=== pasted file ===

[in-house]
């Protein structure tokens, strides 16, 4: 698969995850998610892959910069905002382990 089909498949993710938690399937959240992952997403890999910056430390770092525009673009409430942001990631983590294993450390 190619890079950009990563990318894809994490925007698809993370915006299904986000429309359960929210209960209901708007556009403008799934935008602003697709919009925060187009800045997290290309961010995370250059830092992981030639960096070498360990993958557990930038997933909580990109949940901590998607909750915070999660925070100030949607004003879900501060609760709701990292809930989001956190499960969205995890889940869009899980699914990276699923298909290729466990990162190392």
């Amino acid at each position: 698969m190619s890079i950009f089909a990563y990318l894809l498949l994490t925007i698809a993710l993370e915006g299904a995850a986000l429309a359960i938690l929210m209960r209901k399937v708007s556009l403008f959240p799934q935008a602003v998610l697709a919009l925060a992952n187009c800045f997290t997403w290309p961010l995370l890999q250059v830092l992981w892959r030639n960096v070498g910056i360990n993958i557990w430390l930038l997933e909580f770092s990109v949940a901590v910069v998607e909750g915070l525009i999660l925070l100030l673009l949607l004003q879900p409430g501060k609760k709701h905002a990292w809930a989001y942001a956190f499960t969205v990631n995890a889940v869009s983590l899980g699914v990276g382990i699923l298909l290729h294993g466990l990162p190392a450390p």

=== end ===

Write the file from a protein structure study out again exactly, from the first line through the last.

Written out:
[in-house]
């Protein structure tokens, strides 16, 4: 698969995850998610892959910069905002382990 089909498949993710938690399937959240992952997403890999910056430390770092525009673009409430942001990631983590294993450390 190619890079950009990563990318894809994490925007698809993370915006299904986000429309359960929210209960209901708007556009403008799934935008602003697709919009925060187009800045997290290309961010995370250059830092992981030639960096070498360990993958557990930038997933909580990109949940901590998607909750915070999660925070100030949607004003879900501060609760709701990292809930989001956190499960969205995890889940869009899980699914990276699923298909290729466990990162190392």
């Amino acid at each position: 698969m190619s890079i950009f089909a990563y990318l894809l498949l994490t925007i698809a993710l993370e915006g299904a995850a986000l429309a359960i938690l929210m209960r209901k399937v708007s556009l403008f959240p799934q935008a602003v998610l697709a919009l925060a992952n187009c800045f997290t997403w290309p961010l995370l890999q250059v830092l992981w892959r030639n960096v070498g910056i360990n993958i557990w430390l930038l997933e909580f770092s990109v949940a901590v910069v998607e909750g915070l525009i999660l925070l100030l673009l949607l004003q879900p409430g501060k609760k709701h905002a990292w809930a989001y942001a956190f499960t969205v990631n995890a889940v869009s983590l899980g699914v990276g382990i699923l298909l290729h294993g466990l990162p190392a450390p």